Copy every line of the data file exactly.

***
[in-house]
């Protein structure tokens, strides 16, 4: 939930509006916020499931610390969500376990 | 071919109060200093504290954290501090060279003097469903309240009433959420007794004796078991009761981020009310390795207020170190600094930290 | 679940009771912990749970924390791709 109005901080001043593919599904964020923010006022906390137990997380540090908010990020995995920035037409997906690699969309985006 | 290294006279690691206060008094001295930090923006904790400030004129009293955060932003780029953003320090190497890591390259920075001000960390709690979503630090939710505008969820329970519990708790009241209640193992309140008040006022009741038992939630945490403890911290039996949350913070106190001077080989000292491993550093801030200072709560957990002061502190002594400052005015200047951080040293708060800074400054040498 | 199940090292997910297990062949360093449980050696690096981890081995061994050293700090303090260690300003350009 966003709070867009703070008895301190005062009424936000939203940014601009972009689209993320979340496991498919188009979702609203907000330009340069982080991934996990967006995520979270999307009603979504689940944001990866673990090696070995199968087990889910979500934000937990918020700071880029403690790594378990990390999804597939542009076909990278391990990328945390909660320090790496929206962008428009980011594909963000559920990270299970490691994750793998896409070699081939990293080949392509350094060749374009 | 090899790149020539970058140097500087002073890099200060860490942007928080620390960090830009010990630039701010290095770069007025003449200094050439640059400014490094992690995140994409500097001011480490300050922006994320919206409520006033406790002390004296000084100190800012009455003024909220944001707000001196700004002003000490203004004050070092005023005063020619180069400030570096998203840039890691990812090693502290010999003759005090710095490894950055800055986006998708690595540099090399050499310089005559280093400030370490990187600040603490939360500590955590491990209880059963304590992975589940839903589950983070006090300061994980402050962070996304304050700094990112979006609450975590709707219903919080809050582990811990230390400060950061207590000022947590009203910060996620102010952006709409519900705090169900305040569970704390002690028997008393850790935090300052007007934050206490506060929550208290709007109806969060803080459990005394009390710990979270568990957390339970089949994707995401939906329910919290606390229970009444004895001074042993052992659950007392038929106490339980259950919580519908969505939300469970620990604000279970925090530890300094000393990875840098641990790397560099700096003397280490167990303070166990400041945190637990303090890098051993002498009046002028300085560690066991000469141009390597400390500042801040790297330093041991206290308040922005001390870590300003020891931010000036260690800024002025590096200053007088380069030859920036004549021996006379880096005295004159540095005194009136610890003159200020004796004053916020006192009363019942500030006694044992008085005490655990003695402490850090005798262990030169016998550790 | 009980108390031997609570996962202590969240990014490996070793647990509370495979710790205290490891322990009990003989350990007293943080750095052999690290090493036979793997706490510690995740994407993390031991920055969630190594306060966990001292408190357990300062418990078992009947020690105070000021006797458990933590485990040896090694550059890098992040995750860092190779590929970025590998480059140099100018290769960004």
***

[in-house]
């Protein structure tokens, strides 16, 4: 939930509006916020499931610390969500376990 | 071919109060200093504290954290501090060279003097469903309240009433959420007794004796078991009761981020009310390795207020170190600094930290 | 679940009771912990749970924390791709 109005901080001043593919599904964020923010006022906390137990997380540090908010990020995995920035037409997906690699969309985006 | 290294006279690691206060008094001295930090923006904790400030004129009293955060932003780029953003320090190497890591390259920075001000960390709690979503630090939710505008969820329970519990708790009241209640193992309140008040006022009741038992939630945490403890911290039996949350913070106190001077080989000292491993550093801030200072709560957990002061502190002594400052005015200047951080040293708060800074400054040498 | 199940090292997910297990062949360093449980050696690096981890081995061994050293700090303090260690300003350009 966003709070867009703070008895301190005062009424936000939203940014601009972009689209993320979340496991498919188009979702609203907000330009340069982080991934996990967006995520979270999307009603979504689940944001990866673990090696070995199968087990889910979500934000937990918020700071880029403690790594378990990390999804597939542009076909990278391990990328945390909660320090790496929206962008428009980011594909963000559920990270299970490691994750793998896409070699081939990293080949392509350094060749374009 | 090899790149020539970058140097500087002073890099200060860490942007928080620390960090830009010990630039701010290095770069007025003449200094050439640059400014490094992690995140994409500097001011480490300050922006994320919206409520006033406790002390004296000084100190800012009455003024909220944001707000001196700004002003000490203004004050070092005023005063020619180069400030570096998203840039890691990812090693502290010999003759005090710095490894950055800055986006998708690595540099090399050499310089005559280093400030370490990187600040603490939360500590955590491990209880059963304590992975589940839903589950983070006090300061994980402050962070996304304050700094990112979006609450975590709707219903919080809050582990811990230390400060950061207590000022947590009203910060996620102010952006709409519900705090169900305040569970704390002690028997008393850790935090300052007007934050206490506060929550208290709007109806969060803080459990005394009390710990979270568990957390339970089949994707995401939906329910919290606390229970009444004895001074042993052992659950007392038929106490339980259950919580519908969505939300469970620990604000279970925090530890300094000393990875840098641990790397560099700096003397280490167990303070166990400041945190637990303090890098051993002498009046002028300085560690066991000469141009390597400390500042801040790297330093041991206290308040922005001390870590300003020891931010000036260690800024002025590096200053007088380069030859920036004549021996006379880096005295004159540095005194009136610890003159200020004796004053916020006192009363019942500030006694044992008085005490655990003695402490850090005798262990030169016998550790 | 009980108390031997609570996962202590969240990014490996070793647990509370495979710790205290490891322990009990003989350990007293943080750095052999690290090493036979793997706490510690995740994407993390031991920055969630190594306060966990001292408190357990300062418990078992009947020690105070000021006797458990933590485990040896090694550059890098992040995750860092190779590929970025590998480059140099100018290769960004």